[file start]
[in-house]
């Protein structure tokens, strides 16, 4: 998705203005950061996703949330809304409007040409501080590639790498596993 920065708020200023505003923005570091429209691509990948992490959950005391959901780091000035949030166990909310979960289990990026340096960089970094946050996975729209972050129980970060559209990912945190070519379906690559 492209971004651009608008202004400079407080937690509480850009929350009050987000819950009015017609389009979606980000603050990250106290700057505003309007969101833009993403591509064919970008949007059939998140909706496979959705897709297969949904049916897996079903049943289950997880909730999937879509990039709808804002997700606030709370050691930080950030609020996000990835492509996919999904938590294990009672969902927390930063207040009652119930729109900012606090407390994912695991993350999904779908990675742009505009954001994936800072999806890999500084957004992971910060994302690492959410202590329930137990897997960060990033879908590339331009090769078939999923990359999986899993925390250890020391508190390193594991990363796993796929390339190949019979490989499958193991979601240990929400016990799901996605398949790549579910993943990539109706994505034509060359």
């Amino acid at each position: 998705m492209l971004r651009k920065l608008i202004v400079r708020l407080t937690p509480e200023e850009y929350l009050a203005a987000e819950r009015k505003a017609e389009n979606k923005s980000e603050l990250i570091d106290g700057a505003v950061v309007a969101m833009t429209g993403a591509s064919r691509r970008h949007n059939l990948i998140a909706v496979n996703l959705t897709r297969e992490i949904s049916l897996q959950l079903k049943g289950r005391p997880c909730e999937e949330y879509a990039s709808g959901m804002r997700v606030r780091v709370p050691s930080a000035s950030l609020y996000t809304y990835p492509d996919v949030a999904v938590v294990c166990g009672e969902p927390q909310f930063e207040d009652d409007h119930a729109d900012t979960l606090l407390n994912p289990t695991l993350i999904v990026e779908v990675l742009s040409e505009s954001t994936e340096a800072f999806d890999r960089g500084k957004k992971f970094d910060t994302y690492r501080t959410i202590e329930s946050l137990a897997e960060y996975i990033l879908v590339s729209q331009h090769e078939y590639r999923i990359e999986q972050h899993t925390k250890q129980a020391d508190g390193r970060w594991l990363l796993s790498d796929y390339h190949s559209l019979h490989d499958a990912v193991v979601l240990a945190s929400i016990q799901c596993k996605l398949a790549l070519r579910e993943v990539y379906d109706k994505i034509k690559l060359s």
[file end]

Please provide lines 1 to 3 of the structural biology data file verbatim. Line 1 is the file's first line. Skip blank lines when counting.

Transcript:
[in-house]
């Protein structure tokens, strides 16, 4: 998705203005950061996703949330809304409007040409501080590639790498596993 920065708020200023505003923005570091429209691509990948992490959950005391959901780091000035949030166990909310979960289990990026340096960089970094946050996975729209972050129980970060559209990912945190070519379906690559 492209971004651009608008202004400079407080937690509480850009929350009050987000819950009015017609389009979606980000603050990250106290700057505003309007969101833009993403591509064919970008949007059939998140909706496979959705897709297969949904049916897996079903049943289950997880909730999937879509990039709808804002997700606030709370050691930080950030609020996000990835492509996919999904938590294990009672969902927390930063207040009652119930729109900012606090407390994912695991993350999904779908990675742009505009954001994936800072999806890999500084957004992971910060994302690492959410202590329930137990897997960060990033879908590339331009090769078939999923990359999986899993925390250890020391508190390193594991990363796993796929390339190949019979490989499958193991979601240990929400016990799901996605398949790549579910993943990539109706994505034509060359």
């Amino acid at each position: 998705m492209l971004r651009k920065l608008i202004v400079r708020l407080t937690p509480e200023e850009y929350l009050a203005a987000e819950r009015k505003a017609e389009n979606k923005s980000e603050l990250i570091d106290g700057a505003v950061v309007a969101m833009t429209g993403a591509s064919r691509r970008h949007n059939l990948i998140a909706v496979n996703l959705t897709r297969e992490i949904s049916l897996q959950l079903k049943g289950r005391p997880c909730e999937e949330y879509a990039s709808g959901m804002r997700v606030r780091v709370p050691s930080a000035s950030l609020y996000t809304y990835p492509d996919v949030a999904v938590v294990c166990g009672e969902p927390q909310f930063e207040d009652d409007h119930a729109d900012t979960l606090l407390n994912p289990t695991l993350i999904v990026e779908v990675l742009s040409e505009s954001t994936e340096a800072f999806d890999r960089g500084k957004k992971f970094d910060t994302y690492r501080t959410i202590e329930s946050l137990a897997e960060y996975i990033l879908v590339s729209q331009h090769e078939y590639r999923i990359e999986q972050h899993t925390k250890q129980a020391d508190g390193r970060w594991l990363l796993s790498d796929y390339h190949s559209l019979h490989d499958a990912v193991v979601l240990a945190s929400i016990q799901c596993k996605l398949a790549l070519r579910e993943v990539y379906d109706k994505i034509k690559l060359s």